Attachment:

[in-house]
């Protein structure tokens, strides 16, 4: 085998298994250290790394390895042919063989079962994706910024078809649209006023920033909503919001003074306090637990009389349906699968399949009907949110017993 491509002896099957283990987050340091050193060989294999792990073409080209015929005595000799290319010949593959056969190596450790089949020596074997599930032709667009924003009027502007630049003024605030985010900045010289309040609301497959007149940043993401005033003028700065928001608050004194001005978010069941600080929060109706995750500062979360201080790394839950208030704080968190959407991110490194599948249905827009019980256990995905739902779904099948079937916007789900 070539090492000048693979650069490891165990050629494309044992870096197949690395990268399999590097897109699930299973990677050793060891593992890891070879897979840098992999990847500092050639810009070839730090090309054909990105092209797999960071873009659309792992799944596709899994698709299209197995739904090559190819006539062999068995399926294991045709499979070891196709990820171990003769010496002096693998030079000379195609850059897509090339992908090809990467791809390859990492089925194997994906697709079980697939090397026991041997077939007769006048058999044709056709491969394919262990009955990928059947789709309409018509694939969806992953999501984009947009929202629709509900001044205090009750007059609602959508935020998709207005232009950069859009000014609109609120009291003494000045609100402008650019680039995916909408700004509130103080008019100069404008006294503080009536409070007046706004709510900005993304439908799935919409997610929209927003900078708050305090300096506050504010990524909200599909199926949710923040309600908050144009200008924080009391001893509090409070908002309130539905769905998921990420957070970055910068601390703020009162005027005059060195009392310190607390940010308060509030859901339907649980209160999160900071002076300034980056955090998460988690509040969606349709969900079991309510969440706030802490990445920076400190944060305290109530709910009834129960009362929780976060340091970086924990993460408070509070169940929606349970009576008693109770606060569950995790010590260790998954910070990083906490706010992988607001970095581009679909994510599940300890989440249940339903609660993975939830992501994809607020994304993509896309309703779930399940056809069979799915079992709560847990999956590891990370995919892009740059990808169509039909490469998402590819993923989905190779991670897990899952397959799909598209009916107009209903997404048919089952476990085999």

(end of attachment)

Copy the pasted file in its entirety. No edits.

[in-house]
């Protein structure tokens, strides 16, 4: 085998298994250290790394390895042919063989079962994706910024078809649209006023920033909503919001003074306090637990009389349906699968399949009907949110017993 491509002896099957283990987050340091050193060989294999792990073409080209015929005595000799290319010949593959056969190596450790089949020596074997599930032709667009924003009027502007630049003024605030985010900045010289309040609301497959007149940043993401005033003028700065928001608050004194001005978010069941600080929060109706995750500062979360201080790394839950208030704080968190959407991110490194599948249905827009019980256990995905739902779904099948079937916007789900 070539090492000048693979650069490891165990050629494309044992870096197949690395990268399999590097897109699930299973990677050793060891593992890891070879897979840098992999990847500092050639810009070839730090090309054909990105092209797999960071873009659309792992799944596709899994698709299209197995739904090559190819006539062999068995399926294991045709499979070891196709990820171990003769010496002096693998030079000379195609850059897509090339992908090809990467791809390859990492089925194997994906697709079980697939090397026991041997077939007769006048058999044709056709491969394919262990009955990928059947789709309409018509694939969806992953999501984009947009929202629709509900001044205090009750007059609602959508935020998709207005232009950069859009000014609109609120009291003494000045609100402008650019680039995916909408700004509130103080008019100069404008006294503080009536409070007046706004709510900005993304439908799935919409997610929209927003900078708050305090300096506050504010990524909200599909199926949710923040309600908050144009200008924080009391001893509090409070908002309130539905769905998921990420957070970055910068601390703020009162005027005059060195009392310190607390940010308060509030859901339907649980209160999160900071002076300034980056955090998460988690509040969606349709969900079991309510969440706030802490990445920076400190944060305290109530709910009834129960009362929780976060340091970086924990993460408070509070169940929606349970009576008693109770606060569950995790010590260790998954910070990083906490706010992988607001970095581009679909994510599940300890989440249940339903609660993975939830992501994809607020994304993509896309309703779930399940056809069979799915079992709560847990999956590891990370995919892009740059990808169509039909490469998402590819993923989905190779991670897990899952397959799909598209009916107009209903997404048919089952476990085999």